I’m not very good
at peeling away my own skin
pushing hair away from faces
feeling the moment
and grabbing hold
of the hand resting on your lap.
I’m not very good at filling spaces
as I sit next to you
in this theater.
I know, I’m not very good
at breathing naturally,
–my, it’s dark in here–
you are sitting so far away
in the seat next to me.
chicken in the roasting pan,
five minutes from perfect
when you come home from work,
folding me in from behind
we fly to bed; we nest,
skydiving onto comforter
warm down of each other,
gliding to a safe landing
but the smoke alarm protests:
the poultry—is post-roasted.
we get up, inspect the bird,
then oven placated,
we return to roost
Tonight I crawl into your bed with you
and cry myself to convulsions,
and you say nothing as the earthquake
in my chest rocks us silently in the dark.
“Are you okay?” you ask, and no, I’m not,
I’m shaking my head like an aftershock.
I can’t talk. And you try to hold me still
as I try to hold myself together.
I want to tell you
that he’s different from us, you know.
He doesn’t have tectonic plates
beneath the skin, a ring of fire
in his eyes, or a fault line
in his nervous system,
like we do.
He’s not like us,
we’re so close, soul sisters
What does he have that I don’t?
That gives you solid ground at his home?
But I cannot speak,
I cannot breathe through the tremors,
So you stroke my hair until I calm,
And against all odds I survive disaster,
And revived, manage to crawl
back into my own bed,
across the room.
The way new yorkers
or how I imagine
they would say
if new yorkers said merry christmas.
It’s that slightly aggressive,
slurred double r in the middle:
cheRRy, teRRible, meRRy-fuck off-christmas.
Anyway, it’s one of the things
I like to hear on your tongue.
What do I think of your body?
Your body is blood and muscle and bone.
Your body is sweat and tears and profusions.
Your body is a constantly-running
collection of happenings
performed through a million
little processes beginning
from the moment of your conception
and ending at the millisecond
of your death.
You body is phenomenal.
The phenomenon of you
for which I cannot
I’m getting used to being ignored.
I’m getting used to not asking
I’m getting used to being
I’m getting used to
I’m getting used to it,
the numbing sense of distrust,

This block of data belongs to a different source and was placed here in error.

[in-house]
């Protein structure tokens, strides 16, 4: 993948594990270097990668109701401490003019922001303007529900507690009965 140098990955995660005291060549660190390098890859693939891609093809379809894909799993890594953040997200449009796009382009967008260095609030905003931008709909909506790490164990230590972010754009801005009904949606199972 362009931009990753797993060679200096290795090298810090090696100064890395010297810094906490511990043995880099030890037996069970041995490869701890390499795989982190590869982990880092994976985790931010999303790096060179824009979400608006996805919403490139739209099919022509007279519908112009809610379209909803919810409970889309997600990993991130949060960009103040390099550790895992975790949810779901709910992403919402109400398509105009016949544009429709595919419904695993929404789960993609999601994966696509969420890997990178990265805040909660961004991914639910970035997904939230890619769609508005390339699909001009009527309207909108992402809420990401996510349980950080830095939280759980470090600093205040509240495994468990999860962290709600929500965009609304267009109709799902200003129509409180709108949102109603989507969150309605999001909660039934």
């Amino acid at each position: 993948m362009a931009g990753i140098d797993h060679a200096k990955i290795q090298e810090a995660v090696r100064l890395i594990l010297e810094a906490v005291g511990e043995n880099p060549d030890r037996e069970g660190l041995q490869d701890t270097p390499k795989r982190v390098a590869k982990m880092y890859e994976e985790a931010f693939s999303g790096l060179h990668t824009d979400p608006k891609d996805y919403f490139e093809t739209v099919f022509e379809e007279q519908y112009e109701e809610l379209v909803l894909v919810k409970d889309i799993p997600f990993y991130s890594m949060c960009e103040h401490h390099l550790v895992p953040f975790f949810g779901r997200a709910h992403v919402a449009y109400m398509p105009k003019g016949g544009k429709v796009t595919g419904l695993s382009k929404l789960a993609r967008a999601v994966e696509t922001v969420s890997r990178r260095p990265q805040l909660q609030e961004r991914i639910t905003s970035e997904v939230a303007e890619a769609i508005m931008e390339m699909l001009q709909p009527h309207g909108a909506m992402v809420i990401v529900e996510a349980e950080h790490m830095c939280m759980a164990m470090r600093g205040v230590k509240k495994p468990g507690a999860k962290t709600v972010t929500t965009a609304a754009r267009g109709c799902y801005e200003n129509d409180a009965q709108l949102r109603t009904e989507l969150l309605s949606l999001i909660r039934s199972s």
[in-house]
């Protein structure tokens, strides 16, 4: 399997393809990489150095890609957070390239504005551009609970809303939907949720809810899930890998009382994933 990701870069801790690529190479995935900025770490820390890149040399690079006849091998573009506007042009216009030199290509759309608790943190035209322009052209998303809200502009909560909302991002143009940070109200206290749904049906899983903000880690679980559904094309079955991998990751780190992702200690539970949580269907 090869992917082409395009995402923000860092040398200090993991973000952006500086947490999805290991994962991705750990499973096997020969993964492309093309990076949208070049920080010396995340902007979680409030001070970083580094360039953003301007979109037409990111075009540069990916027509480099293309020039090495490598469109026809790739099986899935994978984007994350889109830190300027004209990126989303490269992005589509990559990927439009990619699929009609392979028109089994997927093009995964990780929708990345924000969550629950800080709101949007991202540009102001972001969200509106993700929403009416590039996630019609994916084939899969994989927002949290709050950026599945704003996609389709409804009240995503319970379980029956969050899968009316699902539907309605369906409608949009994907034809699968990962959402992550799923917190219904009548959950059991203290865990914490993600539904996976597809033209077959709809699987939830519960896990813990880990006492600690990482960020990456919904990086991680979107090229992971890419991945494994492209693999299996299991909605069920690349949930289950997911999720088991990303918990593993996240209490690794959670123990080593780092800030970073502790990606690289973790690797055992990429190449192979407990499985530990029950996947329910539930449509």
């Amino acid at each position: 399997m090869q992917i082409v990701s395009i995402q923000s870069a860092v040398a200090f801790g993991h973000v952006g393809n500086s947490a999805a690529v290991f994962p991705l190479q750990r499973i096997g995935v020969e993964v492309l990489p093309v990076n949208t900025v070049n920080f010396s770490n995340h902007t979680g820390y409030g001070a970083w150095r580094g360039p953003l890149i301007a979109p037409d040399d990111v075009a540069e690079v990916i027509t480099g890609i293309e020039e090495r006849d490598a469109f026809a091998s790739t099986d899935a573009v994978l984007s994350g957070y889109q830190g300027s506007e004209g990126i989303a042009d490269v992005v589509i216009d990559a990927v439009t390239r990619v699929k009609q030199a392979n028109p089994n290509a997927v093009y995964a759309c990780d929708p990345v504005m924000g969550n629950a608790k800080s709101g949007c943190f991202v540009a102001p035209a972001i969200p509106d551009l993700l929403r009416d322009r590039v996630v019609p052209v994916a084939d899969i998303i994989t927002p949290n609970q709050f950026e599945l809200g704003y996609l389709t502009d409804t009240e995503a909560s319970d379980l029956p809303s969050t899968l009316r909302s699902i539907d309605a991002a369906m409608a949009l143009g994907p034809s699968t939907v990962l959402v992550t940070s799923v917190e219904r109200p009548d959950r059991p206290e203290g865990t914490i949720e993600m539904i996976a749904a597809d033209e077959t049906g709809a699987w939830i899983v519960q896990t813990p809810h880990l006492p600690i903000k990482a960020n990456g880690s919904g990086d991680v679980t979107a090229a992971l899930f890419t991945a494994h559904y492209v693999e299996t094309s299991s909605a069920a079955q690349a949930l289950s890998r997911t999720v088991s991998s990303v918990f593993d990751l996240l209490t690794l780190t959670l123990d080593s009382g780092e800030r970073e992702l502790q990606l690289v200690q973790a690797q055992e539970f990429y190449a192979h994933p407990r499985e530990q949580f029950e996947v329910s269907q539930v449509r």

the numbing pain of unimportance,
the feeling of being a forgotten
ornament on a shelf you’ve stopped seeing
as you walk through your house.
I’ve gotten used to being
taken for granted,
or if broken, or
even if stolen from right beneath your nose.
I am a vase covered with dust
next to some knickknacks,
a souvenir, perhaps,
from a nice vacation from a long,
tongue tsk-tsking like unexpected rainfall
on a metal roof
sighing and grunting, rolling,
arms out in awkward angles
cracking displaced shoulders,
a loud and somewhat unsettling
sound, like lightning
and your low, rumbling snores
first quiet and slow,
are now crescendoing into
an angry fight for breath,
for the right
to live through the night.
And I am
reminded of evening tempests
from humid childhood summers,
tucked into darkness with too-hot covers,
listening to the nightly cacophony
of anxious heat
returning to its forgiving earth,
the two reunited,
and together in the storm.
facing away from me
so I drape an arm around you
and you turn,
your breathing returns to normal
as you pull me close
And we fall
back to sleep.
Well-worn Birkenstocks have formed
The right calluses.
I was not paying attention at work.
I was reading your latest messages,
holding in laughs,
reeling in the goofy girlish grins
that would give me away to my co-workers,
too ready to gossip about my fall in productivity.
And that’s when I smelled the smoke.
I could see the flames erupting like a realization all around me.
I could see you, burning my life away, one fax cover at a time,
one photocopy after another going up in sparks.
Fire at the office, shouldn’t we evacuate?
No. Let it burn the printers to a crisp,
melt the staplers into disfigured puddles,
sizzle and pop the wires and light bulbs,
the fuck have these florescents ever done for me, anyway?
What have they ever done for anyone?
compared to what you’ve done for me,
Compared to the bright little light
of your words on my phone.
Jessica: Rich. God beholds.
Once upon a time,
A boy I felt very fondly for
Jessica is beautiful.
The most beautiful
Boy I know
The most beautiful
Girl in the world.
The most beautiful girl
in the world.
And I smile quietly and feel,
My heart swelling into an aching
A strange pride
I have never felt before
In my 22 years as a Karen
For I am.
Back before the flattening of cemeteries
or the building of emergency roads,
when outside our home grew
sugar cane fields I barely remember,
chopping corn in the kitchen
for a soup upon my request,
misses the strike
and pushes down hard
not on the golden flesh
of Nebraska’s finest,
but on her left fingers, instead.
While I, oblivious soup-requester,
stay with an auntie upstairs,
she wraps her hand in cloth
and treks through the now-forgotten sugar cane fields,
climbing a wall to cut through
the now-flattened cemetery
for the nearest hospital,
where they sew her up right quick,
and she walks right back home
the same way.
And to think that in these days
of roads and ready-made soups,
there are those who eat corn off the cob in chunks,
sweet patches forgotten
right on the cob.